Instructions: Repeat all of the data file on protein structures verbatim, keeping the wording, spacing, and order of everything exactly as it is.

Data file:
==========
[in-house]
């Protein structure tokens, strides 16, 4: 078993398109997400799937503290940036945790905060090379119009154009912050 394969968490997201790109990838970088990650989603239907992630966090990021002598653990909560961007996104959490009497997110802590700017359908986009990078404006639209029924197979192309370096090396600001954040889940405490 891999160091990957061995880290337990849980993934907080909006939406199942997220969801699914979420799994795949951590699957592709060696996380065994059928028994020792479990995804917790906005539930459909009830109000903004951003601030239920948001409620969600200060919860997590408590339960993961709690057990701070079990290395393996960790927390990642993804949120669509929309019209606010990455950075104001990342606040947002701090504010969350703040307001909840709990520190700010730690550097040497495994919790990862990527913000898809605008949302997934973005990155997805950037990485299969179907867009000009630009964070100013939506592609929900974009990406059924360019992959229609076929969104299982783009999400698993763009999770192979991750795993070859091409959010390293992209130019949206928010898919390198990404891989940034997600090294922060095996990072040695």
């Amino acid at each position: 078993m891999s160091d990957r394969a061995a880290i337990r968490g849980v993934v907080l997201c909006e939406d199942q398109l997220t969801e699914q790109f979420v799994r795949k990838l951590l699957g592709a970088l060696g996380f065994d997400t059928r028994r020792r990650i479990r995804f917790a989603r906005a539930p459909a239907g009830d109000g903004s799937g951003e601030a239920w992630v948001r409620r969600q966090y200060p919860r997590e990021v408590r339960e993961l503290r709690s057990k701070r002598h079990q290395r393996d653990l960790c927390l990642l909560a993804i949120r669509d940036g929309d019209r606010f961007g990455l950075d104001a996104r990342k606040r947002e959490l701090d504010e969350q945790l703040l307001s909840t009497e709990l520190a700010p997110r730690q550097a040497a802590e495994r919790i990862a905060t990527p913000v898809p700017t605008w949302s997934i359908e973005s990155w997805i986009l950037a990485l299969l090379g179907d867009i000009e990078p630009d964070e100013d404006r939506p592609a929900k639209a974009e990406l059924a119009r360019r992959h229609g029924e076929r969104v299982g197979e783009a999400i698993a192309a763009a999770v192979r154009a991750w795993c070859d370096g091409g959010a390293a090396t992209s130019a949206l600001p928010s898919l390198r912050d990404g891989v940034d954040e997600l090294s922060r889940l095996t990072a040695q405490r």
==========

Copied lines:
[in-house]
């Protein structure tokens, strides 16, 4: 078993398109997400799937503290940036945790905060090379119009154009912050 394969968490997201790109990838970088990650989603239907992630966090990021002598653990909560961007996104959490009497997110802590700017359908986009990078404006639209029924197979192309370096090396600001954040889940405490 891999160091990957061995880290337990849980993934907080909006939406199942997220969801699914979420799994795949951590699957592709060696996380065994059928028994020792479990995804917790906005539930459909009830109000903004951003601030239920948001409620969600200060919860997590408590339960993961709690057990701070079990290395393996960790927390990642993804949120669509929309019209606010990455950075104001990342606040947002701090504010969350703040307001909840709990520190700010730690550097040497495994919790990862990527913000898809605008949302997934973005990155997805950037990485299969179907867009000009630009964070100013939506592609929900974009990406059924360019992959229609076929969104299982783009999400698993763009999770192979991750795993070859091409959010390293992209130019949206928010898919390198990404891989940034997600090294922060095996990072040695």
């Amino acid at each position: 078993m891999s160091d990957r394969a061995a880290i337990r968490g849980v993934v907080l997201c909006e939406d199942q398109l997220t969801e699914q790109f979420v799994r795949k990838l951590l699957g592709a970088l060696g996380f065994d997400t059928r028994r020792r990650i479990r995804f917790a989603r906005a539930p459909a239907g009830d109000g903004s799937g951003e601030a239920w992630v948001r409620r969600q966090y200060p919860r997590e990021v408590r339960e993961l503290r709690s057990k701070r002598h079990q290395r393996d653990l960790c927390l990642l909560a993804i949120r669509d940036g929309d019209r606010f961007g990455l950075d104001a996104r990342k606040r947002e959490l701090d504010e969350q945790l703040l307001s909840t009497e709990l520190a700010p997110r730690q550097a040497a802590e495994r919790i990862a905060t990527p913000v898809p700017t605008w949302s997934i359908e973005s990155w997805i986009l950037a990485l299969l090379g179907d867009i000009e990078p630009d964070e100013d404006r939506p592609a929900k639209a974009e990406l059924a119009r360019r992959h229609g029924e076929r969104v299982g197979e783009a999400i698993a192309a763009a999770v192979r154009a991750w795993c070859d370096g091409g959010a390293a090396t992209s130019a949206l600001p928010s898919l390198r912050d990404g891989v940034d954040e997600l090294s922060r889940l095996t990072a040695q405490r």